New Sony Blu-ray copies video to PSP, Walkman

Sony Japan's BDZ-A70 houses a 320GB hard drive and Blu-ray recorder

Now that Blu-ray is clearly the one format to rule them all, makers are throwing themselves into building bigger and better machines with almost reckless abandon.

The latest next-generation BD player from Sony Japan is due to hit the shops there in about three weeks and promises far more in the way of features than anything we've yet seen from camp Blu-ray.

The BDZ-A70 sports a shiny new button marked 'One Touch' that takes TV shows pre-selected via an EPG and recorded on the quiet and dumps them all onto a docked video Walkman or PSP.

48 hours per disk

Forking out over ¥170,000 (£835) for the A70 also brings a 320GB hard drive and Blu-ray recorder, as you might expect. The drive can hold up to 315 hours of high-definition broadcasts, while compressing shows to the max squeezes just over 48 hours of low-def material on a dual layer BD.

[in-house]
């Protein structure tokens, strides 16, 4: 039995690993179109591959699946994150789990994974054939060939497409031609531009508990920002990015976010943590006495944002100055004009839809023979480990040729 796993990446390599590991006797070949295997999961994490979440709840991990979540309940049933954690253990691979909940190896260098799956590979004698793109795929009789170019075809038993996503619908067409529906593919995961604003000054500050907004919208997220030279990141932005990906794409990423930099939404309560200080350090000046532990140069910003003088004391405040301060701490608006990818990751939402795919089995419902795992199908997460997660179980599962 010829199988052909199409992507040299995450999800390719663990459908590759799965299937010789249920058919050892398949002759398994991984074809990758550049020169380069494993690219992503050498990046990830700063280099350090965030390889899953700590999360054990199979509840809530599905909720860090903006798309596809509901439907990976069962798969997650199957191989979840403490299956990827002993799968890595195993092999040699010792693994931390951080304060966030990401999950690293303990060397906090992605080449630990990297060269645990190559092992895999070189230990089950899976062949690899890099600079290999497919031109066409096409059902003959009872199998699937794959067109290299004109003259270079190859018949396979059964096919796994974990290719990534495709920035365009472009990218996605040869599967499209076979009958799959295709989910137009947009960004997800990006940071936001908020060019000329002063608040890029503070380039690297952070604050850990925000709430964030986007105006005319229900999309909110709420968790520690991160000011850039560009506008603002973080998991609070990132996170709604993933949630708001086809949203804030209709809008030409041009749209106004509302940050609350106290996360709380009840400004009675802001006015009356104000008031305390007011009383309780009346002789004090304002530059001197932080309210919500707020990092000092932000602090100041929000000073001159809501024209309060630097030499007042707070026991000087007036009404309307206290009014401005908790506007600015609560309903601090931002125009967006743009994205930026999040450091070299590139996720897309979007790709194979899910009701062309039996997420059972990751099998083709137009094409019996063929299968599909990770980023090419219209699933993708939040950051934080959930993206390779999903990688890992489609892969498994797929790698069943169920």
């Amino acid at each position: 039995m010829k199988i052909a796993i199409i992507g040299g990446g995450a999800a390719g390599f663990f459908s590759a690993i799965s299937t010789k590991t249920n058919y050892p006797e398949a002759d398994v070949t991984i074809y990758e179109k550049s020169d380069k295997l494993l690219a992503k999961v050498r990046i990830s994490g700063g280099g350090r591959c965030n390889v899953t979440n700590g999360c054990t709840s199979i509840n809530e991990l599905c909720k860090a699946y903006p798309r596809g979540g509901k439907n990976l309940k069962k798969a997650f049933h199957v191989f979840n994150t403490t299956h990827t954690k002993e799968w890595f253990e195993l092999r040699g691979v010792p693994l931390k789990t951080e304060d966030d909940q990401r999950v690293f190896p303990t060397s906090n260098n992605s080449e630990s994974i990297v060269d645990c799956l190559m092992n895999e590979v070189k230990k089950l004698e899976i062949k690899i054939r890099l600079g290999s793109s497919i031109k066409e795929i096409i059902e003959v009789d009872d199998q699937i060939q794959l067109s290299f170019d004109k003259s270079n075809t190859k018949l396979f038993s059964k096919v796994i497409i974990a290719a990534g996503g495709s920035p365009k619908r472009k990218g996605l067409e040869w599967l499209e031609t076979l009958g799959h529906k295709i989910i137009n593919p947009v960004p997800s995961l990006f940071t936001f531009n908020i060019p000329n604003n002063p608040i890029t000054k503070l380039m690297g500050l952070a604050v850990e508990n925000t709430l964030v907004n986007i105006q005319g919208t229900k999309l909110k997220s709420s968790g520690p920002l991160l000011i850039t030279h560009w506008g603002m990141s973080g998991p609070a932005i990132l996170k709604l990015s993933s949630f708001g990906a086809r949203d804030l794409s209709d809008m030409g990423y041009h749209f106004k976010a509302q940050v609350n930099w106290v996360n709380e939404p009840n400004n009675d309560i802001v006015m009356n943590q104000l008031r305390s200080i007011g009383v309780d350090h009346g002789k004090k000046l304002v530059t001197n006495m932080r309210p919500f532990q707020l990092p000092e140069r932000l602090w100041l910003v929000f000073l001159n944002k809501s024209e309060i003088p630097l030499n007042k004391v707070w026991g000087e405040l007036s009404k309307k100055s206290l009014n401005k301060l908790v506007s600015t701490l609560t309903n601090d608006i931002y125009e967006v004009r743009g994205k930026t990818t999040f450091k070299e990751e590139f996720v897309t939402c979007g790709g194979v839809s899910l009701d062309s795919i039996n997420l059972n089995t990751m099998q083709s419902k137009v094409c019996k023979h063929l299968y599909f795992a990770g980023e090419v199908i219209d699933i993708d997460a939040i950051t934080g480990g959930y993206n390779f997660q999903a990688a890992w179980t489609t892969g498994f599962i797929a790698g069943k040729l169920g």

Getting back to the more exotic portability features, there are options for how well done you like your video. Although the resolution is fixed at QVGA 320 x 240 pixels, the bit rate can be either 384Kbps or 786Kbps.

Time saver

Aside from a marginal quality difference, the lower bit rate is quicker to copy for those in a rush - an hour of programming takes about two minutes to make its way onto a PSP's Memory Stick, which is a full minute saved over the full-fat encoding.

There are a staggering amount of high-end features that we won't go into here, as - needless to say - the A70 will be available only in Japan, but we can recommend the demo video on Sony's press release page. It's in Japanese, but it warms the cockles to see something so exotic - yes, an uncrowded commuter train.

J Mark Lytle was an International Editor for TechRadar, based out of Tokyo, who now works as a Script Editor, Consultant at NHK, the Japan Broadcasting Corporation. Writer, multi-platform journalist, all-round editorial and PR consultant with many years' experience as a professional writer, their bylines include CNN, Snap Media and IDG.